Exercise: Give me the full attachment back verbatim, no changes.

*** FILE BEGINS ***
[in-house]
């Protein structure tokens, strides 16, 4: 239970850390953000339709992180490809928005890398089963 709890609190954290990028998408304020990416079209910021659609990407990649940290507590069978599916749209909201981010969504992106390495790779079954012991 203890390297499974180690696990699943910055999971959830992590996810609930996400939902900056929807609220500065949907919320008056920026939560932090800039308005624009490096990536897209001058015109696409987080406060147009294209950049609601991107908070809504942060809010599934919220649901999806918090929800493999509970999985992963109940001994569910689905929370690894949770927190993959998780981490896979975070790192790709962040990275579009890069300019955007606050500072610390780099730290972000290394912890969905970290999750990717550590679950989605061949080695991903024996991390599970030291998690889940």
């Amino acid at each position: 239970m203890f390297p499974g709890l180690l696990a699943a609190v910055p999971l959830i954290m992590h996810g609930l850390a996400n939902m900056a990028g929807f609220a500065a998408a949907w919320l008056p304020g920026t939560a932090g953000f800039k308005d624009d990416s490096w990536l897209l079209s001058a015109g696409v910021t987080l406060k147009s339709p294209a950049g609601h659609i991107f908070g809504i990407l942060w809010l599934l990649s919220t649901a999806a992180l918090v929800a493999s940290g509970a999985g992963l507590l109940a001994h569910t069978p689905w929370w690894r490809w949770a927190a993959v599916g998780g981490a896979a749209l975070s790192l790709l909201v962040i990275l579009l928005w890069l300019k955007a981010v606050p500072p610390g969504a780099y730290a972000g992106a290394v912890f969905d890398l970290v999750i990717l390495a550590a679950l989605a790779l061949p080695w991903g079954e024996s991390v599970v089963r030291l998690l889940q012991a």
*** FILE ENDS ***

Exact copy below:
[in-house]
């Protein structure tokens, strides 16, 4: 239970850390953000339709992180490809928005890398089963 709890609190954290990028998408304020990416079209910021659609990407990649940290507590069978599916749209909201981010969504992106390495790779079954012991 203890390297499974180690696990699943910055999971959830992590996810609930996400939902900056929807609220500065949907919320008056920026939560932090800039308005624009490096990536897209001058015109696409987080406060147009294209950049609601991107908070809504942060809010599934919220649901999806918090929800493999509970999985992963109940001994569910689905929370690894949770927190993959998780981490896979975070790192790709962040990275579009890069300019955007606050500072610390780099730290972000290394912890969905970290999750990717550590679950989605061949080695991903024996991390599970030291998690889940």
């Amino acid at each position: 239970m203890f390297p499974g709890l180690l696990a699943a609190v910055p999971l959830i954290m992590h996810g609930l850390a996400n939902m900056a990028g929807f609220a500065a998408a949907w919320l008056p304020g920026t939560a932090g953000f800039k308005d624009d990416s490096w990536l897209l079209s001058a015109g696409v910021t987080l406060k147009s339709p294209a950049g609601h659609i991107f908070g809504i990407l942060w809010l599934l990649s919220t649901a999806a992180l918090v929800a493999s940290g509970a999985g992963l507590l109940a001994h569910t069978p689905w929370w690894r490809w949770a927190a993959v599916g998780g981490a896979a749209l975070s790192l790709l909201v962040i990275l579009l928005w890069l300019k955007a981010v606050p500072p610390g969504a780099y730290a972000g992106a290394v912890f969905d890398l970290v999750i990717l390495a550590a679950l989605a790779l061949p080695w991903g079954e024996s991390v599970v089963r030291l998690l889940q012991a």